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PREFACE.

The plan of narrative adopted in the ensuing pages, is recommended by both the sanction and the example of very learned antiquity; since, without referring to the numerous classical volumes, which have been written upon the same principle, two of the most ancient and esteemed works on English Jurisprudence have honoured it with their selection. Of the accuracy of the historical events here recorded, the authorities so explicitly cited are the most ample proofs; and, that they might be the more generally interesting, whatever may have been their original language, the whole are now given in English : so that an argument should lose none of its effect from its too erudite obscurity, nor an illustration any of its amusement by requiring to be translated.

The collection and arrangement of these materials have been a labour so unexpectedly toilsome and extended, as, it is hoped, fully to excuse every delay in the work's appearance; and, but for the valuable aid of those numerous friends who have so kindly assisted its progress, it must have still been incomplete. Of these

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the first and the most fervent has been John GARRATT, Esq., who, by a singularly happy coincidence, was at once the founder of the New London Bridge, as Lord Mayor, and a native, and Alderman, of the Ward containing the Old one. Of other benefactors to these sheets, the names of HENRY SMEDLEY, Esq. ; H. P. STANDLEY, Esq. ; HENRY WOODTHORPE, Esq., Town Clerk ; MR. JOSEPH YORK Hatton; MR. JOHN THOMAS Smith, of the British Museum ; MR. WILLIAM UPCOTT, of the London Institution; and MR. WILLIAM Knight, of the New Bridge Works; will sufficiently evince the importance of their communications ; to whom, as well as to the many other friends, whose kindnesses I am forbidden to enumerate, I thus offer my sincerest acknowledgements. The Historians of the Metropolis have hitherto passed over the subject of this work far too slightingly: it will be my most ample praise to have endeavoured to supply that deficiency, by these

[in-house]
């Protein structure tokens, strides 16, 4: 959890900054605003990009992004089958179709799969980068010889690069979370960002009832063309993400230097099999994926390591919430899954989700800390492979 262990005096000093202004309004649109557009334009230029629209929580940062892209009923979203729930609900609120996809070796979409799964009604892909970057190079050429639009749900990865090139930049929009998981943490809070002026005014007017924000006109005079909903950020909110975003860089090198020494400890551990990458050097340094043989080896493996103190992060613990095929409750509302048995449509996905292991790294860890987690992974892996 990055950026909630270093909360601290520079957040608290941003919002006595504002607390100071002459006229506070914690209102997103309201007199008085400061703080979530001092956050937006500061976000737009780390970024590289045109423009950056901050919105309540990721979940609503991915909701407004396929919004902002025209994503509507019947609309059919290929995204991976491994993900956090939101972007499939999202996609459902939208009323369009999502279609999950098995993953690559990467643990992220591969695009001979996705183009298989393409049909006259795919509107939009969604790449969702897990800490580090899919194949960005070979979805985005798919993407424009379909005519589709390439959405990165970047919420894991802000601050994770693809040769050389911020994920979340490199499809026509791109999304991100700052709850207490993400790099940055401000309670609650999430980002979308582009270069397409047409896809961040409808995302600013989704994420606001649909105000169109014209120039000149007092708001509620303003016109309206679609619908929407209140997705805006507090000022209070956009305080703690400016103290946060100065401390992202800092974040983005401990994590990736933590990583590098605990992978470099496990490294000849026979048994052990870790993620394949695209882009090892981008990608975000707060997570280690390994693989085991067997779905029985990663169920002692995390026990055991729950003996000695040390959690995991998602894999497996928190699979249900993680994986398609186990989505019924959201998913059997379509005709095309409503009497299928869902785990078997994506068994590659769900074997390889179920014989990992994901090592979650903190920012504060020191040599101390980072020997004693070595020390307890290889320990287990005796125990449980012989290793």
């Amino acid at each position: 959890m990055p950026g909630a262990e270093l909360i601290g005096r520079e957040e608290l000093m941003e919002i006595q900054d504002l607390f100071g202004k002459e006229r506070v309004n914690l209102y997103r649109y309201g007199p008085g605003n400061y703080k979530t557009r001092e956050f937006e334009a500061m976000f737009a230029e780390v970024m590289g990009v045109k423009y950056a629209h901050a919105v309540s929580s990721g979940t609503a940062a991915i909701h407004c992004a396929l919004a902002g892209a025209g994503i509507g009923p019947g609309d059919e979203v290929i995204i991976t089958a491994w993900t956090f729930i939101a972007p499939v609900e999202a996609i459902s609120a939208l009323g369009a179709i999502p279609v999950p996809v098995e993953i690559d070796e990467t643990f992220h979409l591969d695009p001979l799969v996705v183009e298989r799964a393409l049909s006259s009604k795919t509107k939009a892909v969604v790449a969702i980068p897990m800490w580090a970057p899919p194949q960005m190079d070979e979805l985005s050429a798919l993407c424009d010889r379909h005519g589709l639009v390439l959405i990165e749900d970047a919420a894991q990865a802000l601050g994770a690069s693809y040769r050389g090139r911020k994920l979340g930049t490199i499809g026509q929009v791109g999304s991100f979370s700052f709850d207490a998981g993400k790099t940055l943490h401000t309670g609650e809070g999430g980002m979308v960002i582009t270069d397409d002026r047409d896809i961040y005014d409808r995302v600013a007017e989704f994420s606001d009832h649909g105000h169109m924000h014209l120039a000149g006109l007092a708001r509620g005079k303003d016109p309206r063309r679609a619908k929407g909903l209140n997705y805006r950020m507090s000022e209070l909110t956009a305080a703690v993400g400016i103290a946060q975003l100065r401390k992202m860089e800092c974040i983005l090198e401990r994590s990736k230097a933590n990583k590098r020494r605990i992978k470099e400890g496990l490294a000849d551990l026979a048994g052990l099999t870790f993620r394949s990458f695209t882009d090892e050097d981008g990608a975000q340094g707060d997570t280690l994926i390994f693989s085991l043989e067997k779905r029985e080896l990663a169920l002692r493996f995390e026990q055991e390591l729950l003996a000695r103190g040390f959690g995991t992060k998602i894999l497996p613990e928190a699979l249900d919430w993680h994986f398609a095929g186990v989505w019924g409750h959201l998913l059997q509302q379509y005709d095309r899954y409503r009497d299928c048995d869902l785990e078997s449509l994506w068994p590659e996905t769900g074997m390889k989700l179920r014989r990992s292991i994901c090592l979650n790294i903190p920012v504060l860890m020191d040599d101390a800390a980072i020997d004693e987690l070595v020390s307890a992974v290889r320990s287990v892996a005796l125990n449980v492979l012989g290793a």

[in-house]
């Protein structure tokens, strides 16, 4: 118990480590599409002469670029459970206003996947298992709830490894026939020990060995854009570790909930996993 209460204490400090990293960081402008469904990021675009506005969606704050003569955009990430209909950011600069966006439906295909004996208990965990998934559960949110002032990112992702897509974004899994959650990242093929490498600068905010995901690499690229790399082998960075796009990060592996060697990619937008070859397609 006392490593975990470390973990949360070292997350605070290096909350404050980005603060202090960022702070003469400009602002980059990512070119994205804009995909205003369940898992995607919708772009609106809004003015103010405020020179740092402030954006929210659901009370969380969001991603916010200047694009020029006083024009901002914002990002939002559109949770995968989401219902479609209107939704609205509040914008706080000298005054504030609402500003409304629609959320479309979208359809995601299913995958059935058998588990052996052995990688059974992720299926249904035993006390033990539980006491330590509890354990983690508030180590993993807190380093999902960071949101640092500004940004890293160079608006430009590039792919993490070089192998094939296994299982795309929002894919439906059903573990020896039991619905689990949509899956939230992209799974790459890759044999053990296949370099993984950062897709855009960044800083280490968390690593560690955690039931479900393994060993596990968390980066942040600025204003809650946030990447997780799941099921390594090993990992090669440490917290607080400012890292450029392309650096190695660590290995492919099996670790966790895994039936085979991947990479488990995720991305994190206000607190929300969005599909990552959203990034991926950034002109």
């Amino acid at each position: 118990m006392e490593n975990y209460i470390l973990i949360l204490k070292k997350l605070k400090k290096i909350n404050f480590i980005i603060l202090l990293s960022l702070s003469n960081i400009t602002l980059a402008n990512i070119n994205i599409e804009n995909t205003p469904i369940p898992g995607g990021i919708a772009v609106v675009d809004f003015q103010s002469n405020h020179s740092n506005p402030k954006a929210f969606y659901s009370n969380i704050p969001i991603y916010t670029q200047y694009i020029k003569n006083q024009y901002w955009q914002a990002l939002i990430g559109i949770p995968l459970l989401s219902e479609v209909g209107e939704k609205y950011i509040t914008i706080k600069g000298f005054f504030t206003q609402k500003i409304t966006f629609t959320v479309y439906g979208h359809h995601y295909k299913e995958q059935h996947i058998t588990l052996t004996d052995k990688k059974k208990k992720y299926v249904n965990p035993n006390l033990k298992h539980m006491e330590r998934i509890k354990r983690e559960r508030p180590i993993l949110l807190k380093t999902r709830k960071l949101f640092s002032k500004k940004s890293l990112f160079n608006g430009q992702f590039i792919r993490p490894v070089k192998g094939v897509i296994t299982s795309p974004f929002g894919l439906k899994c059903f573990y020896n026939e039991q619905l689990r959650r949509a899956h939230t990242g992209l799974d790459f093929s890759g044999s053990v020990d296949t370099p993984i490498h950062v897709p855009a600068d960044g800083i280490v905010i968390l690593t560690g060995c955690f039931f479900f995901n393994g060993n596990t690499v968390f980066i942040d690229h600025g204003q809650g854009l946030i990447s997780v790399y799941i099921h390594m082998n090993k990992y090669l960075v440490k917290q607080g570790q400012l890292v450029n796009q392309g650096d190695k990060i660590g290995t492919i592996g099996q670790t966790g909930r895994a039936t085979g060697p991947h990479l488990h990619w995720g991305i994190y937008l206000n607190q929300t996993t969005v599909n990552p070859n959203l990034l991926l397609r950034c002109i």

CHRONICLES OF LONDON BRIDGE.

June 15, 1827.

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PAGE 1. HISTORICAL TITLE-PAGE, displaying a rich Gothic edifice, sur.

rounded by the Effigies, Armorial Ensigns, &c. of the most eminent persons connected with the history of London Bridge. The two upper figures represent Richard, Archbishop of Canterbury, and Cardinal Hugo di Petraleone, who subscribed so liberally to its original foundation, (see page 46,) and the two lower ones, Kings John and Edward I., commemorative of the Bridge having been finished in the reign of the former, and of the several grants made to it by the latter. In the upper centre is suspended a banner, with the present Royal Arms of England, alluding to the foundation of the New-London Bridge in the reign of George IV.; and beneath it, a representation in tapestry, of the triumphal entry of Henry V. across the ancient Bridge, in 1415, after the victory of Agincourt, described on pages 160— 166; at the sides of which are groups of banners, &c., commemorative of some of the principal persons engaged in the battle. Below are the Armorial Ensigns of King Henry II., the Priory of St. Mary Overies, the ancient device of Southwark,

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PAGE and the Monograms of Peter of Colechurch, and Isenbert of Xainctes; the benefactors and Architects of the First Stone Bridge at London. Beneath these is a monumental effigy of Peter of Colechureh ; under which appear the ancient and modern Arms of the City of London, see page 127 ; those of Robert Serle, Mercer, and Custos of London in 1214, the principal citizen to whom the finishing of the Bridge was entrusted, see page 55 ; those of Henry Walleis, Lord Mayor in 1282, and an eminent benefactor to London Bridge, see pages 96, 97; and in the centre, the shield of John Garratt, Esq., Alderman of the Ward of Bridge-Within, and Lord Mayor in 1824-25, who laid the First Stone of the New Edifice: see pages 473, 474. Designed and Drawn by W. Harvey, from ancient Historical authorities